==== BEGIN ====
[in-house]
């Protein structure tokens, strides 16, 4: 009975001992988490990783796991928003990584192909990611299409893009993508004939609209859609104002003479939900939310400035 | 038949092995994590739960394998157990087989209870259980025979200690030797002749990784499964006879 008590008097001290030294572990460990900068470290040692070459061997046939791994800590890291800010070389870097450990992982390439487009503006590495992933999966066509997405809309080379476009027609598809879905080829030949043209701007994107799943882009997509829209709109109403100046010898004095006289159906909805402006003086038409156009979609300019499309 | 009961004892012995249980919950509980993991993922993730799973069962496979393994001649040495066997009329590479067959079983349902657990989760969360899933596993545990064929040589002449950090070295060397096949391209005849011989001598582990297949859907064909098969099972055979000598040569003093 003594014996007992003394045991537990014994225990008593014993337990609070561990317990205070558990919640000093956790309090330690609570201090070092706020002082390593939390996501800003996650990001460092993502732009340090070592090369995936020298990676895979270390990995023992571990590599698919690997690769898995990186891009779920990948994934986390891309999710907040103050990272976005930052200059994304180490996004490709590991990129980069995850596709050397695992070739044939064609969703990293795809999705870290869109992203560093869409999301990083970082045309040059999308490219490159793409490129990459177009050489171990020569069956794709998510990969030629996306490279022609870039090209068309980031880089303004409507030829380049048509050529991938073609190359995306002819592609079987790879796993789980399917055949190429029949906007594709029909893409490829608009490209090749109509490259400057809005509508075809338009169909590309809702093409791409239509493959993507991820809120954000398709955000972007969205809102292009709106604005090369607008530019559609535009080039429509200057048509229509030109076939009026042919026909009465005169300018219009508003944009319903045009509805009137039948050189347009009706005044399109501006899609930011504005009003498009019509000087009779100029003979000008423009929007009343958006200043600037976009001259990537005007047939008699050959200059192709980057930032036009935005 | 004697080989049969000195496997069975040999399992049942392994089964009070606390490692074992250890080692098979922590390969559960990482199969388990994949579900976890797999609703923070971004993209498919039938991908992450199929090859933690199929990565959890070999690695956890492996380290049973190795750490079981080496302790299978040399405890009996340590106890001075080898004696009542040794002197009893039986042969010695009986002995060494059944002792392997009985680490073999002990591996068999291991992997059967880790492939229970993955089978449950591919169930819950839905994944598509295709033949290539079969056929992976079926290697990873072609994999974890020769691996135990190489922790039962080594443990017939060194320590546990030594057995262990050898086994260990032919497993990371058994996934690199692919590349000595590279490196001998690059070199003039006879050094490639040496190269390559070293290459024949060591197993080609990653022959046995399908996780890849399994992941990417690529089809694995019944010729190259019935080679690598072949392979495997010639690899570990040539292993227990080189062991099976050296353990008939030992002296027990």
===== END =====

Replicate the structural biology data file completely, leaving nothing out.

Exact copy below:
[in-house]
């Protein structure tokens, strides 16, 4: 009975001992988490990783796991928003990584192909990611299409893009993508004939609209859609104002003479939900939310400035 | 038949092995994590739960394998157990087989209870259980025979200690030797002749990784499964006879 008590008097001290030294572990460990900068470290040692070459061997046939791994800590890291800010070389870097450990992982390439487009503006590495992933999966066509997405809309080379476009027609598809879905080829030949043209701007994107799943882009997509829209709109109403100046010898004095006289159906909805402006003086038409156009979609300019499309 | 009961004892012995249980919950509980993991993922993730799973069962496979393994001649040495066997009329590479067959079983349902657990989760969360899933596993545990064929040589002449950090070295060397096949391209005849011989001598582990297949859907064909098969099972055979000598040569003093 003594014996007992003394045991537990014994225990008593014993337990609070561990317990205070558990919640000093956790309090330690609570201090070092706020002082390593939390996501800003996650990001460092993502732009340090070592090369995936020298990676895979270390990995023992571990590599698919690997690769898995990186891009779920990948994934986390891309999710907040103050990272976005930052200059994304180490996004490709590991990129980069995850596709050397695992070739044939064609969703990293795809999705870290869109992203560093869409999301990083970082045309040059999308490219490159793409490129990459177009050489171990020569069956794709998510990969030629996306490279022609870039090209068309980031880089303004409507030829380049048509050529991938073609190359995306002819592609079987790879796993789980399917055949190429029949906007594709029909893409490829608009490209090749109509490259400057809005509508075809338009169909590309809702093409791409239509493959993507991820809120954000398709955000972007969205809102292009709106604005090369607008530019559609535009080039429509200057048509229509030109076939009026042919026909009465005169300018219009508003944009319903045009509805009137039948050189347009009706005044399109501006899609930011504005009003498009019509000087009779100029003979000008423009929007009343958006200043600037976009001259990537005007047939008699050959200059192709980057930032036009935005 | 004697080989049969000195496997069975040999399992049942392994089964009070606390490692074992250890080692098979922590390969559960990482199969388990994949579900976890797999609703923070971004993209498919039938991908992450199929090859933690199929990565959890070999690695956890492996380290049973190795750490079981080496302790299978040399405890009996340590106890001075080898004696009542040794002197009893039986042969010695009986002995060494059944002792392997009985680490073999002990591996068999291991992997059967880790492939229970993955089978449950591919169930819950839905994944598509295709033949290539079969056929992976079926290697990873072609994999974890020769691996135990190489922790039962080594443990017939060194320590546990030594057995262990050898086994260990032919497993990371058994996934690199692919590349000595590279490196001998690059070199003039006879050094490639040496190269390559070293290459024949060591197993080609990653022959046995399908996780890849399994992941990417690529089809694995019944010729190259019935080679690598072949392979495997010639690899570990040539292993227990080189062991099976050296353990008939030992002296027990």